3487Re: The Gallipolis, Ohio- "Emancipation Proclamation" Celebration
- Dec 2, 2007Thanks for this article=)
When I saw the post, I knew I had to read it!
We, currently, live in WV... not far from the WV/OH border, and
it really is one of the more "difficult" areas to enbrace change.
It's been really tough for, both, my son and I, as we've lived
in a much more accepting part of OH, as well as MD (B'more).
The area where we live is truly "old south."
Thankfully, we belong to a very open and caring religious
community which is very accepting of everyone- no matter what
you look like/who you are=) That has helped us tremendously.
As for the music post... my son is into rap (which I'm not
much of a fan of anymore- some of the more "lighter" stuff,
maybe), hip-hop and R&B. He enjoys some pop- not much
(same for today's, alternative/rock music!).
As for me... I enjoy R&B (my fave=), some ("less explicit")
hip-hop, latin, some pop, some rock (the 80's, mainly=), some
(very little) opera, some classical (little) and some country
(very little). I absolutely will not listen to heavy metal
(annoying!) or any music with very explicit lyrics.
That's about it=)
Anyhow... thanks, again, for the post=)
--- In Generation-Mixed@yahoogroups.com,
"multiracialbookclub" <soaptalk@...> wrote:
[Emancipation Proclamation Anniversary Celebration]
This broadside announces that "the Colored People
of Preble County, recognizing the blessings of Liberty,
will celebrate the 18th anniversary
of their deliverance from bondage"
in Eaton on September 22, 1881.
The noted speaker at the event
was the Reverend W. F. Arnett
of Nashville, Tennessee
A significant topic of concern at the event
was likely the assassination of Ohio-born
President James A. Garfield, which
occurred three days earlier.
Emancipation Proclamation Anniversary Celebration
The Ohio Historical Society
-- by Lynn Wasnak
Freedom has been celebrated in Gallia County, Ohio,
for 137 years and has special meaning to the
celebrantsmany of whom are descendents
of freed, runaway, and emancipated slaves.
Each September since 1863, African-Americans
have gathered in Gallipolis (pop. 4,180) to
commemorate the Emancipation Proclamation
issued by President Abraham Lincoln on Sept. 22, 1862.
The Emancipation, as the celebration is commonly
called, is reported to be the longest continuous
running event of its kind in the United States.
It features speeches of remembrance
and inspiration, gospel and folk music
and most of all, a place for people to
come together to recall their common ancestry.
"It's like what Marcus Garvey said,
`A people without a knowledge of their
past is like a tree without roots',"
says Robert Lawson, who grew up in
Oak Hill, 20 miles west of Gallipolis.
"To be anything or go anywhere,
you need to know where you came from
and how difficult the struggles were."
Last year, Lawson, a management consultant
in Portsmouth, Ohio, brought his two youngest
children, James and Michael, to the event
to share his childhood experience.
[The Gallia County residents who are of
the African-American Ethnic Grouping have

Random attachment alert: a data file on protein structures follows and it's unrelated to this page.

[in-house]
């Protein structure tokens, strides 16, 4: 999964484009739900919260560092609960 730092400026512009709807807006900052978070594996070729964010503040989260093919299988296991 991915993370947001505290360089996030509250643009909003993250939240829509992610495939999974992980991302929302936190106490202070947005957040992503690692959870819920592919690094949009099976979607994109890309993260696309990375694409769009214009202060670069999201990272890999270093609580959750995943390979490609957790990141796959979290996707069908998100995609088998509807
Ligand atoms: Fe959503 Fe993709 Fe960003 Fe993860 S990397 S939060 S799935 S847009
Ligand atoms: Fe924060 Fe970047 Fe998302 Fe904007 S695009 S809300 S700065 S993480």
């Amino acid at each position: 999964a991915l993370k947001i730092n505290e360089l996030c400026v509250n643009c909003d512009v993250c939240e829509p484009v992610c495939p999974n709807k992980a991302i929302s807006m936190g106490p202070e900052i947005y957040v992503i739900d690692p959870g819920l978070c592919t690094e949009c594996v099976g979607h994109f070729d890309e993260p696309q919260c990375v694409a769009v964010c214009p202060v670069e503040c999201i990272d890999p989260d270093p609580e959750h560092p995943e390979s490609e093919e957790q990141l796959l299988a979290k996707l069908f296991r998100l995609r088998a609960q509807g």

held onto the tradition through strong family
ties and relationships with local churches.
"The people here are secluded in a
way many other communities aren't.
So knowing your heritage matters,"
says Adah Ward Randolph, a professor
at Ohio University in Athens, leafing through
dozens of three-ring binders spread on
tables at the Gallia County Fairgrounds.
Barbara Scott, 70, assembled 35 of the large
binderspacked with photos, news clippings,
historical documents, and memorabiliaherself.
She began compiling the information in 1983
to help her son learn about his grandparents,
and soon the project turned into an
extensive history of African-Americans
in Gallia County.
"I remember one year a young man came.
He'd been trying to find his people for a long time,"
Scott recalls. "Looking through one of my books,
suddenly he stopped, pointed at a picture,
and said, `Here is my grandmother!'
Tears just started running down his face."
Respect for the pastand past struggles
keeps event organizers determined to continue.
Before the Civil War, Gallia County was a haven
for the Mixed-Race children of slaves, says Alice
Conner Coleman, a Chicago resident who comes
every year to learn more about her father's ancestors.
"They kept them in groups to be safe," she explains.
Many so-called "blacks"
in the county are light-skinned,
like Tijana Justice Mullins,
an attractive, curly-haired blonde
who lives on part of the Lambert
Lands, 20 miles north of Gallipolis.
Three brothers, Virginia plantation owners,
bought the land for their freed slaves in the 1840s.
As a child, Mullins accompanied her
Mixed-Race parents to The Emancipation.
Later, she brought her own daughter,
Standela, to the celebration.
Today, Standela, grown and married, sings slave songs
handed down over the generationson the main stage.
Escaped slaves found refuge in Gallia County, too.
Scott recalls the story of Mary
Agnes Wilson, a young "black"
woman crying on a Southern plantation,
afraid she'd be sold to another plantation.
"A soldier, Joseph Smith, said,
`No, I love you. I won't let you be sold.'
Crossing the Ohio River at Point
Pleasant, he carried her to freedom.
They settled in Buck Ridge and
became my great-grandparents."
Family ties and history draw
some; still others come for the food.
"Oh yeah! Whatever you could want," Herman
Mayo says, his eyes lighting up like sparklers.
"... A lady I know fries fish up.
There's corn bread, chicken, bean dinners."
Not to mention the cream pies, cakes, and cobblers.
Best of all, Emancipation feeds the soul.
[American Profile] <http://www.americanprofile.com/>
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Lynn Wasnak is a freelance writer in Cincinnati, Ohio
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